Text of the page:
The focus of such an essay predicts its structure. It dictates the information readers need to know and the order in which they need to receive it. Thus your essay‘s structure is necessarily unique to the main claim you’re making. Although there are guidelines for constructing certain classic essay types (e.g., comparative analysis), there are no set formula.
A common structural flaw in college essays is the “walk-through” (also labeled “summary” or “description”). Walk-through essays follow the structure of their sources rather than establishing their own. Such essays generally have a descriptive thesis rather than an argumentative one. Be wary of paragraph openers that lead off with “time” words (“first,” “next,” “after,” “then”) or “listing” words (“also,” “another,” “in addition”). Although they don’t always signal trouble, these paragraph openers often indicate that an essay‘s thesis and structure need work: they suggest that the essay simply reproduces the chronology of the source text (in the case of time words: first this happens, then that, and afterwards another thing . . . ) or simply lists example after example (“In addition, the use of color indicates another way that the painting differentiates between good and evil”).
Make sure everything flows together. As you move through the essay, transition words will be paramount. Transition words are the glue that connects every paragraph together and prevents the essay from sounding disjointed.
Support your thesis adequately with the information in your paragraphs. Each paragraph should have its own topic sentence. This is the most important sentence in the paragraph that tells readers what the rest of the paragraph will be about.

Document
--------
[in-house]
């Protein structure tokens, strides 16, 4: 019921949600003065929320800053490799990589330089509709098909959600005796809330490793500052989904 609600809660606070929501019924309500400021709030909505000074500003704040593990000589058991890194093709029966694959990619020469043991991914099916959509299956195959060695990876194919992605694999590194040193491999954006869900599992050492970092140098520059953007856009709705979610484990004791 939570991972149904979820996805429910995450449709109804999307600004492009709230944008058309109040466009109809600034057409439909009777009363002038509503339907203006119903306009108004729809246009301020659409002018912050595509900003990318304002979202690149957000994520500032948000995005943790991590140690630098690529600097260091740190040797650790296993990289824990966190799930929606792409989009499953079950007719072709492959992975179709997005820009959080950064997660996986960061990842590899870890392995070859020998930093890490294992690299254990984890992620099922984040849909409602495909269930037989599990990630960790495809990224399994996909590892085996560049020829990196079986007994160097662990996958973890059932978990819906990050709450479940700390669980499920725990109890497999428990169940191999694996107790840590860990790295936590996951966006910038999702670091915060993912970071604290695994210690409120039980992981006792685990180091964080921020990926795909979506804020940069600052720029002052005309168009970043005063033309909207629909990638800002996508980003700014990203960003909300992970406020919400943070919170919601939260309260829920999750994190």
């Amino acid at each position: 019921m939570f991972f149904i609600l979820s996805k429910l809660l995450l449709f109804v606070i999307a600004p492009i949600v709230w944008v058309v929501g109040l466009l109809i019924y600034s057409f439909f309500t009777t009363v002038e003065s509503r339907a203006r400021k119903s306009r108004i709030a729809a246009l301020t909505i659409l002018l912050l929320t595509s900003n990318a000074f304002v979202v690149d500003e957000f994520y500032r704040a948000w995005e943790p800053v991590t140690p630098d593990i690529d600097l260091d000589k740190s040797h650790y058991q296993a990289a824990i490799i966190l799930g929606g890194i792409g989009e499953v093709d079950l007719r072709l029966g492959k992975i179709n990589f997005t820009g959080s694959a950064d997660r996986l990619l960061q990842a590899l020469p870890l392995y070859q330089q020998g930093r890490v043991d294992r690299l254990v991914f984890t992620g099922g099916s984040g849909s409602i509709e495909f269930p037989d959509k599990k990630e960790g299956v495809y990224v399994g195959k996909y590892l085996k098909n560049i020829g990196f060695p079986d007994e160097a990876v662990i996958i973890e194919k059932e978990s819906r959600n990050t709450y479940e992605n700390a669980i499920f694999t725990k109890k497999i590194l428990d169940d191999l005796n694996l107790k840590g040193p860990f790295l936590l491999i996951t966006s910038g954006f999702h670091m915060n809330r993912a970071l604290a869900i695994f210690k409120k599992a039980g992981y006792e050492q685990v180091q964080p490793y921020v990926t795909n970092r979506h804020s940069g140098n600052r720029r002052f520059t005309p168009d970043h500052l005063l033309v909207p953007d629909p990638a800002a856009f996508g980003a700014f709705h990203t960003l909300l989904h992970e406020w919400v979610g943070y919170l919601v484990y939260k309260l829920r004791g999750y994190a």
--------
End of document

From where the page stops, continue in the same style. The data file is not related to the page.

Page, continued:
The length of the body depends on the type of essay. On average, the body comprises 60–80% of your essay. For a high school essay, this could be just three paragraphs, but for a graduate school essay of 6,000 words, the body could take up 8–10 pages.
The essay writing process consists of three stages: preparation, writing and revision. These stages apply to every essay or paper. However, the time and effort spent on each stage depends on the type of essay, for example a personal statement, statement of purpose, high school essay or graduate school essay.
Examples should be relevant to the thesis and so should the explanatory details you provide for them. It can be hard to summarize the full richness of a given example in just a few lines so make them count. If you are trying to explain why George Washington is a great example of a strong leader, for instance, his childhood adventure with the cherry tree (though interesting in another essay) should probably be skipped over.
One way to think of the conclusion is, paradoxically, as a second introduction because it does in fact contain many of the same features. While it does not need to be too long – four well-crafted sentence should be enough – it can make or break and essay.
Christopher Taylor, Professor of English, tells us: “Most essays will contain an introduction, a body or discussion portion, and a conclusion. When assigned a college essay, make sure to check the specific structural conventions related to your essay genre, your field of study, and your professor’s expectations.”
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